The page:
Applying to Student Finance in England, as a British Student based in the EU

These notes are based on the experience of applying for Home Country Student Finance during 2021, from Student Finance England, from the perspective of a British student resident in the EU, starting at university in the UK in the autumn of 2021.

Note: different rules and processes may apply in other regions of the UK, e.g. Scotland.

Post-Brexit Rule Change

Following Brexit, British Nationals resident in the EU for more than 3 years prior to 2021 are now eligible for Home Country student financing (fees + maintenance) in the UK (for courses that start before 2028). See the "Studying in the UK" section on the UK Gov Living in Europe page

As with UK residents, university applications are done as normal via UCAS.

Similarly, applications for student financing are done as normal via Student Finance England (SFE).

All British citizens that meet the criteria should be assessed as Home Country by each university. If not, an appeal should be made to the university.

The Tricky Bit: National Insurance

The main hurdle in obtaining student finance is obtaining a National Insurance Number (NINO). This is required in order to receive a maintenance loan (but not for fees).

The typical experience is that the student will be accepted for student finance however they will then be asked to provide a NINO before the funds can be released. In theory this process is initiated by SFE, however in practice it will fail at the first hurdle because the first thing SFE will ask for is a UK address. A UK address is a requirement of the Department of Work and Pensions (DWP) who handle applications for new NINOs.

Although it is tempting to use a friend or relatives address in the UK, note that the process of applying for a new NINO may require an interview at the local Job Center (reports differ on how common this is).

The NINO is normally automatically issued to children on their 16th birthday, if they are resident in the UK. If they are not resident, they will not have been sent a number, although this does not necessarily mean a number does not exist.

The Good News

If the child was born in the UK and received either Child Benefit or a Child Trust Fund, they should have been issued with a NINO then (although it won't have been called a NINO at the time!).

A NINO has the following format: XX000000X (e.g. AB123456C).

In the case of the Child Trust Fund, the Unqiue Reference Number is the same as the child's future NINO (I have confirmed this with HMRC). This should be detailed on any correspondance relating to the Child Trust Fund.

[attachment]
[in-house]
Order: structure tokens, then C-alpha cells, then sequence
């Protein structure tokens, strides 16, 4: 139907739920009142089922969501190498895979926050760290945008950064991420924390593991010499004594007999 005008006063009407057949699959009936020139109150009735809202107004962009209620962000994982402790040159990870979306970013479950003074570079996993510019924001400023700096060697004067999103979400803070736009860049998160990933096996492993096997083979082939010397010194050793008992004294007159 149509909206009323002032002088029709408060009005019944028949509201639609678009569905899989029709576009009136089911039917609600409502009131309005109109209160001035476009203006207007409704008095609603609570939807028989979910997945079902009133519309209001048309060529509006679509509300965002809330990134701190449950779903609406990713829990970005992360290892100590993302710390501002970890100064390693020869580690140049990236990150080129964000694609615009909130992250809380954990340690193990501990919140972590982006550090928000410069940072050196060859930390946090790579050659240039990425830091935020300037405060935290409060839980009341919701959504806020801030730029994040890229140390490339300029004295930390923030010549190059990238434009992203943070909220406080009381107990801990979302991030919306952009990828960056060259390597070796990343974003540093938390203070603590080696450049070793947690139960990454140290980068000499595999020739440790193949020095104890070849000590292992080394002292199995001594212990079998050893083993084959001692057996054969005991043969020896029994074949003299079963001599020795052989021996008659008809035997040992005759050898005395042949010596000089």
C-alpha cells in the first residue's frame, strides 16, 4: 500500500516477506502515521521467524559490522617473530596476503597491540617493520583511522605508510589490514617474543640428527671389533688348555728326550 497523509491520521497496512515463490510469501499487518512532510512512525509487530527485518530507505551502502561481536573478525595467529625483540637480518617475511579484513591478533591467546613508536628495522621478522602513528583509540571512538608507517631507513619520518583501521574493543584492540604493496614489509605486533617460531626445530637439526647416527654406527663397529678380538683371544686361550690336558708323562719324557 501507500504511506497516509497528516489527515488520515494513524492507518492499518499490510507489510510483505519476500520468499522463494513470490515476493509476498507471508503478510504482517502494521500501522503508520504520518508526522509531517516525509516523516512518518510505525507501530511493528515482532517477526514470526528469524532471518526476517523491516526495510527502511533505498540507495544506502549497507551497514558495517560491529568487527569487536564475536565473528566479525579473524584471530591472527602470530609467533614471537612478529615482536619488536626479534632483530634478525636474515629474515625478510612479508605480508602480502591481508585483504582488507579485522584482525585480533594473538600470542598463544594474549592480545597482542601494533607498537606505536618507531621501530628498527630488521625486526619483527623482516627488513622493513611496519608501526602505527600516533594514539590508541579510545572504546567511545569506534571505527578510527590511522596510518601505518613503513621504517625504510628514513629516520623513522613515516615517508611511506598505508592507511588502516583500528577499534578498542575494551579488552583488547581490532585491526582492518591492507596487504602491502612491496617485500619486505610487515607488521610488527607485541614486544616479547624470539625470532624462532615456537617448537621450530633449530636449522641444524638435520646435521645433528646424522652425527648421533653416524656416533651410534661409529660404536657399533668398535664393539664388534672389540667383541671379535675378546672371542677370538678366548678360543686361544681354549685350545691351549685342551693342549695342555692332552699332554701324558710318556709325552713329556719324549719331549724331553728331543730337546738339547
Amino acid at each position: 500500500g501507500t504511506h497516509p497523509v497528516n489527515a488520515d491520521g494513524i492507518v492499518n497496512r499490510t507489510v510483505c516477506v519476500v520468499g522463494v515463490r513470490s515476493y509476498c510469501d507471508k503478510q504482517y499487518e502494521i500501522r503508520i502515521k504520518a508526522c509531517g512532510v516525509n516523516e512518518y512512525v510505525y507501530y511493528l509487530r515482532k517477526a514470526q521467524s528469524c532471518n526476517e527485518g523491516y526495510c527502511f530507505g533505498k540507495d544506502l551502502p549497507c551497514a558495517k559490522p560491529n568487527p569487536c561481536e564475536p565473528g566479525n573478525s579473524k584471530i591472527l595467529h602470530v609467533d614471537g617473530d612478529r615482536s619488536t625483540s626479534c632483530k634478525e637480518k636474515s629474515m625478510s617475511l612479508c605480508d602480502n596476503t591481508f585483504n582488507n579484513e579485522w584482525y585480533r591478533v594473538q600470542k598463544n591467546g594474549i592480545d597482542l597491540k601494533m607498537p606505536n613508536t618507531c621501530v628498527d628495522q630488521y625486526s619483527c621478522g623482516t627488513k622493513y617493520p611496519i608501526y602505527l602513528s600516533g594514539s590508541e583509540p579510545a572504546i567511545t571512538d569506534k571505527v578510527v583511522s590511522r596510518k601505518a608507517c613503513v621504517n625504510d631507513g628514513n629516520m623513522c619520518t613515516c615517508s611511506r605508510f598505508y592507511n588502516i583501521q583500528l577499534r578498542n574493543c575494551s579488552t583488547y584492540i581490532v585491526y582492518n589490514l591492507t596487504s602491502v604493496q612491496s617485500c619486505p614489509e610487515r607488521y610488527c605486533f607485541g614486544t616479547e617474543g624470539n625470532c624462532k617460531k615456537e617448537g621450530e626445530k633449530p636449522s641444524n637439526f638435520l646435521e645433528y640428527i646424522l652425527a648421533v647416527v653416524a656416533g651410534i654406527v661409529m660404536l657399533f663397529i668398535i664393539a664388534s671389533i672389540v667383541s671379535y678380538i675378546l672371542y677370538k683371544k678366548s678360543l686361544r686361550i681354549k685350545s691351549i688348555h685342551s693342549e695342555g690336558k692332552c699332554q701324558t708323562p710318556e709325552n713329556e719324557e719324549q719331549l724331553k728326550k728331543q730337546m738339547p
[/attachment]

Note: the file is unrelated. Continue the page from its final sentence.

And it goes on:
In the case of Child Benefit, some places report that the Child Reference Number should be the same as the NINO, however I have not confirmed this (it doesn't appear to be the case on the documentation I have, however it is worth checking).

Note, however, even though a NINO may exist, it may not be fully activated if the child was not resident in the UK at 16. The process for getting it activated is currently a little unclear, however some people have reported success calling the HMRC helpline (+44 191 203 7010 from outside the UK) and asking for it to be activated. Other people have been requested to fill form CA5403. Currently it is unclear if further action is required once the student takes up residence in the UK.

UPDATE August 2021: In my daughter's case, after calling the HMRC number a second time (a few weeks later), apparently her NINO was automatically activated (she didn't send the form back). It is not clear if this is a case of "it depends on who you speak to at HMRC", or maybe something was triggered by the original phone call, or maybe the UK Gov has suddenly decided to activate the numbers. In any event, the NINO was now acceptablable to SFE.

The Less Good News

If the student does not have a NINO, the process is more complicated. In this case, a NINO can only be applied for once the student has taken up residence in the UK. The DWP reports that this can be take up to 16 weeks, however some people have reported doing this much more quickly with the help of SFE, who may be able to setup an interview with the Job Center as soon as the student arrives in the UK (I have no personal experience of this, but people generally report SFE as being helpful in this matter).

Details of the application process are given on this UK Gov page. Note that there is a misleading comment on this page that states "You do not need a National Insurance number to apply for benefits or a student loan". Although this is strictly true - you don't need a NINO to apply - in practice you must have a NINO to receive the loan.

Further Information

For further information beyond the UK Gov pages, try the following: